Wednesday, March 11, 2009

Me Chinese. Me tell joke.

If you’re Asian, I’m sure that at one point or another, a kid has come up to you with the palms of his hands together in a praying position, asking you to “open the refrigerator.” Unsuspectingly, you pull apart his hands as if to open the door of a refrigerator. The kid then demands, “pull out the Coke!” Suspending belief for a moment, you pull out the imaginary coke and hold it in your hands. The kid then tells you to “open the Coke and drink it.” So you pull the tab and take a chug. That’s when the kid bursts into laughter and starts singing in his best oriental accent, “Me Chinese, me tell joke. Me do pee pee in your Coke.” I had this joke played on me so many times that by the time I was in 6th grade, I just walked away as soon as I saw the refrigerator.

Kids come up with the cleverest ways to make fun of other kids. The curious thing is how do these kids come up with this stuff? How does every kid in America know the Coke joke? Even a law school friend of mine told me that he recognized that song, and he grew up in Utah, where there were no Asian people to make fun of. And kids seem to be getting more clever.

Just a few years ago I went to a third grade class as a volunteer to teach them about resolving conflict. Now, this may sound weird, but little kids intimidate me. I still have a built-in fear from when I was little because I know that kids hold no reservations when it comes to political incorrectness; they will say what’s on their minds. Well, this time a kid was so clever with the way he made fun of me that I couldn’t get mad. After telling everyone that my name was Jang and introducing myself, one kid in the back of the class raised his hand. I called on him and he asked, “So, can we call you Jackie Jang?”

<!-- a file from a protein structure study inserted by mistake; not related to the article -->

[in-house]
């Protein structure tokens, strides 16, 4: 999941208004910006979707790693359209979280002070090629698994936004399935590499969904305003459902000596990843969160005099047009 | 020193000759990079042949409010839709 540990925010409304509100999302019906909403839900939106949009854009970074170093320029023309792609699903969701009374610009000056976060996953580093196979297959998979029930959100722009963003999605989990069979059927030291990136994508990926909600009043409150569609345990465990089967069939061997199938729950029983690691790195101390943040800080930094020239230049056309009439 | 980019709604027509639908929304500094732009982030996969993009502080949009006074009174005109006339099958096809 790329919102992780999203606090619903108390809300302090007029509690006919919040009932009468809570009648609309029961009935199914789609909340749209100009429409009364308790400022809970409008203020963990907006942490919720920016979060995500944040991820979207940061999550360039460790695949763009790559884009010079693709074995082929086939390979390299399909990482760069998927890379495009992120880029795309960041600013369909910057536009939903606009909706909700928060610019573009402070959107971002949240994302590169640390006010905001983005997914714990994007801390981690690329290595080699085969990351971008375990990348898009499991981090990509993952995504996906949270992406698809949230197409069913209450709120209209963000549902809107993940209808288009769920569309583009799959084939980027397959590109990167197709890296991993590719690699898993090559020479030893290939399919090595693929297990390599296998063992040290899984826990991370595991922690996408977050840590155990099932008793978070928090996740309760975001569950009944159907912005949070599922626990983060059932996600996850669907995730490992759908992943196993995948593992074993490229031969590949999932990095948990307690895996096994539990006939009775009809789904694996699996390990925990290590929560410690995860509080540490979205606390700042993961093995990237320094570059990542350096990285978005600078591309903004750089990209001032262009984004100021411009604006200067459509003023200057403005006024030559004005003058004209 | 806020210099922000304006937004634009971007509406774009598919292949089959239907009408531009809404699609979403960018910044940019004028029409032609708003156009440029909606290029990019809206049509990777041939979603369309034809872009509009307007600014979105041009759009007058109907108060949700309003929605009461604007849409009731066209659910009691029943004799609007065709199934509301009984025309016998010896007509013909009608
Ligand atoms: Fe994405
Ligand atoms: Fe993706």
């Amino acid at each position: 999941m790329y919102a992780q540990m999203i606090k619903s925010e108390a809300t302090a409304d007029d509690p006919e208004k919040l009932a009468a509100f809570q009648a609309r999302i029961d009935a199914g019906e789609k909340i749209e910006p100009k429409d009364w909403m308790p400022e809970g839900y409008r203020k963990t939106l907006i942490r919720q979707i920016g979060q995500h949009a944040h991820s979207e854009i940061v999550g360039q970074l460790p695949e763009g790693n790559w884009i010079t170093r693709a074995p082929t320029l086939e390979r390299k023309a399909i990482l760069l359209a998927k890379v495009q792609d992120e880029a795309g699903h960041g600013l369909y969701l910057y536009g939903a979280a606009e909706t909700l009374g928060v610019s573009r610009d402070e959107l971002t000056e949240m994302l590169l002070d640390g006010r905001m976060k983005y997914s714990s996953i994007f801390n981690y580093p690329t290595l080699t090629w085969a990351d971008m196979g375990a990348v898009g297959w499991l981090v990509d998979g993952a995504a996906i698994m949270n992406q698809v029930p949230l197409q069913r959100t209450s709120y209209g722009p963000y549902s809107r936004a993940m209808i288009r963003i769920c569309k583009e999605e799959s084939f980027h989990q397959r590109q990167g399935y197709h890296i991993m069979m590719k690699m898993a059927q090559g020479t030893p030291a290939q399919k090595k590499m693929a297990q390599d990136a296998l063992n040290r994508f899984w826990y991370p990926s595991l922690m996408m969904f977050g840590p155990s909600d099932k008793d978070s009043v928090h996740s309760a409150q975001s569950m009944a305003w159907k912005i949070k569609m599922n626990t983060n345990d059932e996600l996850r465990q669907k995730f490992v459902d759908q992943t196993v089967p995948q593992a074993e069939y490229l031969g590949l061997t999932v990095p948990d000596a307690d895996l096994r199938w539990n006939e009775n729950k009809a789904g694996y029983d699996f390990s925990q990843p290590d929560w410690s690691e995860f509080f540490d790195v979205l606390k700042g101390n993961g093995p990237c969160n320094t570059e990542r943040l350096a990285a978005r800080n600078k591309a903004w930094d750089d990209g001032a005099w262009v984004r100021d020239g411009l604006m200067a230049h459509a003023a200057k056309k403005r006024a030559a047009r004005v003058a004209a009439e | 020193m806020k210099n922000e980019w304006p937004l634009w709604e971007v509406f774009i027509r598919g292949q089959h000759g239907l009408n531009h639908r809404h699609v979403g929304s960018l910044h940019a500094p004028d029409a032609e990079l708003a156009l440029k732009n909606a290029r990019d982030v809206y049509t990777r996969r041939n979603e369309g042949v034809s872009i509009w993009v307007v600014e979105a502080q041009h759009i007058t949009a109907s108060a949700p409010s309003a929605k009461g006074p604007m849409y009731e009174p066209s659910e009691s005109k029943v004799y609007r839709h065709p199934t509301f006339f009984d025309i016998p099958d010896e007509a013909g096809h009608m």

At least, he asked for permission.

22 comments:

  1. Hey, i know that song too. I have know idea where i learned it though.

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  2. and could you please tell the world where you grew up and if there were any asian ppl to make fun of?

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  3. I might be taking this a little too far and totally generalizing the people here in Utah but I'm just going to say it. I have noticed in living here more then anywhere else that when someone of a different race is introduced to someone from Utah one of the first questions asked is "so what are you?" as if the person of a different race is not human. People can get mad at me, but that has been my experience.

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  4. grew up in oklahoma...not a ton of asians there as you might guess.

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  5. hmm... i've never been subjected to this "coke joke." you may have to show me some time. i have, however, gotten "what are you?" and "don't tell me, you're chinese, right?" a lot.